Not every love story is a romance novel.
For Jules Burns, a lonely baker, it is the memory of his deceased husband, Andy. For Teddy Flores, a numbed-to-the-world accountant who accidentally stumbles into his bakery, it is a voyage of discovery into his deep connections to pleasure, to the world, and to his own heart.
Alysia Constantine’s Sweet is also the story of how we tell stories—of what we expect and need from a love story. The narrator is on to you, Reader, and wants to give you a love story that doesn’t always fit the bill. There are ghosts to exorcise, and jobs and money to worry about. Sweet is a love story, but it also reminds us that love is never quite what we expect, nor quite as blissfully easy as we hope.
Praise for ‘Sweet’ by Alysia Constantine from Publisher’s Weekly: http://www.publishersweekly.com/978-1-941530-61-0
Pages or Words: 246 pages
Categories: Contemporary, Fiction, Gay Fiction, M/M Romance, Romance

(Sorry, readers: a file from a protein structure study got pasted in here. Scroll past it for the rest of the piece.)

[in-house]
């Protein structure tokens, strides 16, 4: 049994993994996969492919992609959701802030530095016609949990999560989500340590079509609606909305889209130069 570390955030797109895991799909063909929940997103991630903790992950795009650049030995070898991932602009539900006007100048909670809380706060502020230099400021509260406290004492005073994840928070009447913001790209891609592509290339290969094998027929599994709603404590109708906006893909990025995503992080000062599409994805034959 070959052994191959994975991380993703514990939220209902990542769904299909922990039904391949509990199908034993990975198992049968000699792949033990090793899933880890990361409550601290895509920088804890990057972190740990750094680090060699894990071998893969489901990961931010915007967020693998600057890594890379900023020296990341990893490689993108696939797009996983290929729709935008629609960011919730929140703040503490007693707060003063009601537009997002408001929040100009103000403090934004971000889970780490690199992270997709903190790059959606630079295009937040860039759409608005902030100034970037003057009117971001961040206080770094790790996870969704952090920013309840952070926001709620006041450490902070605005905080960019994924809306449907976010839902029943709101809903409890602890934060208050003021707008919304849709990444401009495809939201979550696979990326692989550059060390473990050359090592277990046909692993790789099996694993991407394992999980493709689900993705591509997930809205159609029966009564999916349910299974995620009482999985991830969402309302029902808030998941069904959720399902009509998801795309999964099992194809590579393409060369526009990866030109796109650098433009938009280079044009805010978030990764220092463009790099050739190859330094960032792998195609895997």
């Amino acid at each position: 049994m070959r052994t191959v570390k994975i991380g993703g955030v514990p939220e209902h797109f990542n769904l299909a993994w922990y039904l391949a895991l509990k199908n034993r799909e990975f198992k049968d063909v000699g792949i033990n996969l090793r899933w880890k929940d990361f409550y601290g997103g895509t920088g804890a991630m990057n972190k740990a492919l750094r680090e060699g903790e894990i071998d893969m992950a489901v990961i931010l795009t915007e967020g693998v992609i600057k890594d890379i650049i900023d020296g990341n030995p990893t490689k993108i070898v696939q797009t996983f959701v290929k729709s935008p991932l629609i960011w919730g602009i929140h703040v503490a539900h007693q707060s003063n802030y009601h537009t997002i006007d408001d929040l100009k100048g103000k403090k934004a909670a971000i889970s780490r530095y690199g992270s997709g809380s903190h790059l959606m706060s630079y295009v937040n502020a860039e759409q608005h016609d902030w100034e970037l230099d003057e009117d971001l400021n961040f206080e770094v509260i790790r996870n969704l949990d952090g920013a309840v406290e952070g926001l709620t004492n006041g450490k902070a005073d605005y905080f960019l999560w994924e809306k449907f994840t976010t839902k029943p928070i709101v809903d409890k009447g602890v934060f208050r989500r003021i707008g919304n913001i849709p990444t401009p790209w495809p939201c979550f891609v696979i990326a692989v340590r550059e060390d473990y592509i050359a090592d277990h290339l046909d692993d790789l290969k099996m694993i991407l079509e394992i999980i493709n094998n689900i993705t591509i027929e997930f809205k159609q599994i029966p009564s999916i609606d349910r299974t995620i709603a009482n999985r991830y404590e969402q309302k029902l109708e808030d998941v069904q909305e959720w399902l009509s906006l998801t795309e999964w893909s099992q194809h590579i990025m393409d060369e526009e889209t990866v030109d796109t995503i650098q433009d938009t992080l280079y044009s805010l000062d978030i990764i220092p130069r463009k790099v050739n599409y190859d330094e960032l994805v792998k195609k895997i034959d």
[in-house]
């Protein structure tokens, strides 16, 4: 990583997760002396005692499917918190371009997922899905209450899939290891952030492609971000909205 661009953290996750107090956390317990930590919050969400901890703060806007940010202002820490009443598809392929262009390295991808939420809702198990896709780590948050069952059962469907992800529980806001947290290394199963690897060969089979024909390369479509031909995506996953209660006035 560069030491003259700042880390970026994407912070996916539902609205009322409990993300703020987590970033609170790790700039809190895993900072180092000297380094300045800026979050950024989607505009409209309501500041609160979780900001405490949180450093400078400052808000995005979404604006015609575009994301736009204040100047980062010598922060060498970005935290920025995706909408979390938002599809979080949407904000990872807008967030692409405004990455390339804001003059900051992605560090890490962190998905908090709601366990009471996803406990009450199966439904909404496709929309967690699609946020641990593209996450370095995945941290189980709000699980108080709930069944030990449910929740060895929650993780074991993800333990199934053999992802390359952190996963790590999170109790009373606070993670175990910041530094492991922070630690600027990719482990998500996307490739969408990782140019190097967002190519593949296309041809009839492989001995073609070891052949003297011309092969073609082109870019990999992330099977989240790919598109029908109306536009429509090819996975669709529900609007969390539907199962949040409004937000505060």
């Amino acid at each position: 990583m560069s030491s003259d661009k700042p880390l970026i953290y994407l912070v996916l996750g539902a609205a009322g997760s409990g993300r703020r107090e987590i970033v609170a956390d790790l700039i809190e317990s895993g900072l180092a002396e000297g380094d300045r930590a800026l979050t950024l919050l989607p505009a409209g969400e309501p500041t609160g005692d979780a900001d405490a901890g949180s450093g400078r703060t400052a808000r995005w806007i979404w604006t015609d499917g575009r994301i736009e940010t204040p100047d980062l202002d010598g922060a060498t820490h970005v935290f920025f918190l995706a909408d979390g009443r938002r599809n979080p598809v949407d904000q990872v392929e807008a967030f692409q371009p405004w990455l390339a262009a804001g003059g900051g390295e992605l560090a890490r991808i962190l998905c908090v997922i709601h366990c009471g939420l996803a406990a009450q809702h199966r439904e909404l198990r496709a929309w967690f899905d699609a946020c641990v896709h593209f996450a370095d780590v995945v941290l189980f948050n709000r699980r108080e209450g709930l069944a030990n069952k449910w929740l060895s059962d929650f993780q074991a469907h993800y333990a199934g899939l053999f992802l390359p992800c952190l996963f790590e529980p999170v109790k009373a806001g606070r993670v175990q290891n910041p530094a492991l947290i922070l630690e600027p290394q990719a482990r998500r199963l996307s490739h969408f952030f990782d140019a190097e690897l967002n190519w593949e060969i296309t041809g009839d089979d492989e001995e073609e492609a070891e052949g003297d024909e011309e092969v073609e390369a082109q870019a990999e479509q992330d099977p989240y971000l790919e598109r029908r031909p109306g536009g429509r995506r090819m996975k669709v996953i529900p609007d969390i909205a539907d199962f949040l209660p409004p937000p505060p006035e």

“Speakerphone. Put me on speaker so you can use your hands. You’re going to need both hands, and I won’t be held responsible for you mucking up your phone. Speaker.”
Teddy set his phone on the counter and switched to the speaker, then stood waiting.
“Hello?” Jules said. “Is this thing on?”
“Sorry,” Teddy said. “I’m still here.”
“It sounded like you’d suddenly disappeared. I was starting to believe in the rapture,” Jules said, and Teddy heard, again, the nervous chuckle.
Their conversation was awkward and full of strange pauses in which there was nothing right to say, and they focused mostly on how awkward and strange it was until Jules told Teddy to dump the almond paste on the counter and start to knead in the sugar.
“I’m doing it, too, along with you,” Jules said.
“I’m not sure whether that makes it more or less weird,” Teddy admitted, dusting everything in front of him with sugar.
“It’s just like giving a back rub,” Jules told him. “Roll gently into the dough with the heel of your hand, lean in with your upper body. Think loving things. Add a little sugar each time—watch for when it’s ready for more. Not too much at once.”